Date: Mar 26, 2004 (1 day)
Expense: $1,662.98
source

Destination: JACKSONVILLE, FLORIDA
Sponsor: Railway Supply Institute
Purpose: SENATOR CARPER ADDRESSED THE 2004 RSI SPRING LEGISLATIVE CONFERENCE
Date: Apr 14, 2004 (1 day)
Expense: $1,971.04
source

Destination: WHITE SULPHUR SPRINGS, WV
Sponsor: Business-Government Relations Council
Purpose: ANNUAL MEETING, SENATOR CARPER ADDRESSED ATTENDEES REGARDING ISSUES FACING CONGRESS. (NOTE: COST OF MEALS INCLUDED IN THE COST OF THE ROOM, NOT AN ITEMIZED CHARGE)
Date: Oct 15, 2004 (2 days)
Expense: $2,141.10
source

Destination: ISRAEL
Sponsor: American Israel Education Foundation
Purpose: EDUCATION MISSION
Date: Mar 25, 2005 (6 days)
Expense: $8,458.32
source

Destination: NEW ORLEANS, LA
Sponsor: Democratic Leadership Council
Purpose: SENATOR CARPER PARTICIPATED AS A FEATURED SPEAKER AT THE DEMOCRATIC LEADERSHIP COUNCIL SPRING RETREAT
Date: Apr 29, 2005 (1 day)
Expense: $433.13
source


Congressional staff traveling under the office of Thomas Carper

Sean Barney
Stephen Gardner
Hilary Jochmans
J Jonathan Jones
John Kilvington
Tom Lawler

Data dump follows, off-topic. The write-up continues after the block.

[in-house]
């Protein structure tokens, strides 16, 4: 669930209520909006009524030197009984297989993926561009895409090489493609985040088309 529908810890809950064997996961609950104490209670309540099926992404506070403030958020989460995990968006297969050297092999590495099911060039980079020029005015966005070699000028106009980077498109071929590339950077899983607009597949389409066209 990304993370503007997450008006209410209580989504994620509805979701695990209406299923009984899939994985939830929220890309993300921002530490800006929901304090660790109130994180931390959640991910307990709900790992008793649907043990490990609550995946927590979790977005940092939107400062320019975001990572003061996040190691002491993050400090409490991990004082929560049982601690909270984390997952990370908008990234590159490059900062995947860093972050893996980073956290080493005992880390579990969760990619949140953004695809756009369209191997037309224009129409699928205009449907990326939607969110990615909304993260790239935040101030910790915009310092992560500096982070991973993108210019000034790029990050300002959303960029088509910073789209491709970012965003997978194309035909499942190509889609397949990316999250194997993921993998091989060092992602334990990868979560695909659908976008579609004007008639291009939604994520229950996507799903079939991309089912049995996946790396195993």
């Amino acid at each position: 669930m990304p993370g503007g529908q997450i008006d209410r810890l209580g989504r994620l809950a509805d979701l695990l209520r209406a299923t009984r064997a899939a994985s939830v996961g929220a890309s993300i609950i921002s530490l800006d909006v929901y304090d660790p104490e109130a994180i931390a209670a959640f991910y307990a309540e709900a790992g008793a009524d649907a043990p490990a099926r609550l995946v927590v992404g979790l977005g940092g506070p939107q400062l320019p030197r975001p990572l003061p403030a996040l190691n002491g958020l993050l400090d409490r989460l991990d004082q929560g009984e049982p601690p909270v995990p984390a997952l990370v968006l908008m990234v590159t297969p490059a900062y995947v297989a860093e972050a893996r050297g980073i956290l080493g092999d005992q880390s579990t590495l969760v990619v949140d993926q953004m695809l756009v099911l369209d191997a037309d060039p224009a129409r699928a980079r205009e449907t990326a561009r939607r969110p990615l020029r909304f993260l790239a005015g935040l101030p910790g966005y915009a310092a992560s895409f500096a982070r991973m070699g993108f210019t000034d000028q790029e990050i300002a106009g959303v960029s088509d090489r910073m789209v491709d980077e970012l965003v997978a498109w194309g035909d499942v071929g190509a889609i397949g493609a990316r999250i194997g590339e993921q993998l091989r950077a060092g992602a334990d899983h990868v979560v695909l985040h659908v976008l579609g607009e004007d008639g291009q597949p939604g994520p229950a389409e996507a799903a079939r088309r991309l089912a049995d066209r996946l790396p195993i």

Sheila Murphy
Tony Park
James Reilly
Margaret Simmons



American RadioWorks |
Josipa Roksa and Richard Arum, co-authors of Aspiring Adults Adrift. (Photo:  Social Science Research Council)

Ed researchers: Colleges can do more for students, especially in a bad economy

College is worth the investment. College graduates can't find good jobs. Student loan debt keeps rising, and now tops a trillion dollars. What can be done?

Recent Posts

  • 09.17.14

    A company short on skilled workers creates its own college-degree program

    At a Toyota plant in Kentucky, young people are learning how to fix robots, earning associate's degrees and graduating with jobs that pay up to $80,000 a year.
  • 09.11.14

    A 21st-century vocational high school

    For years, vocational education was seen as a lesser form of schooling, tracking some kids into programs that ended up limiting their future opportunities. Today, in the nation's best vocational programs, things are different.
  • 09.10.14

    Career academies: A new twist on vocational ed

    Across the country, thousands of high schools are transforming into career academies. The idea is that students will be more engaged if they see how academics are connected to the world of work. And they’ll be more likely to get the postsecondary schooling they need to support themselves in today’s economy.
  • 09.09.14

    The troubled history of vocational education

    Vocational education was once used to track low-income students off to work while wealthier kids went to college. But advocates for today's career and technical education say things have changed, and graduates of vocational programs may have the advantage over graduates of traditional high schools.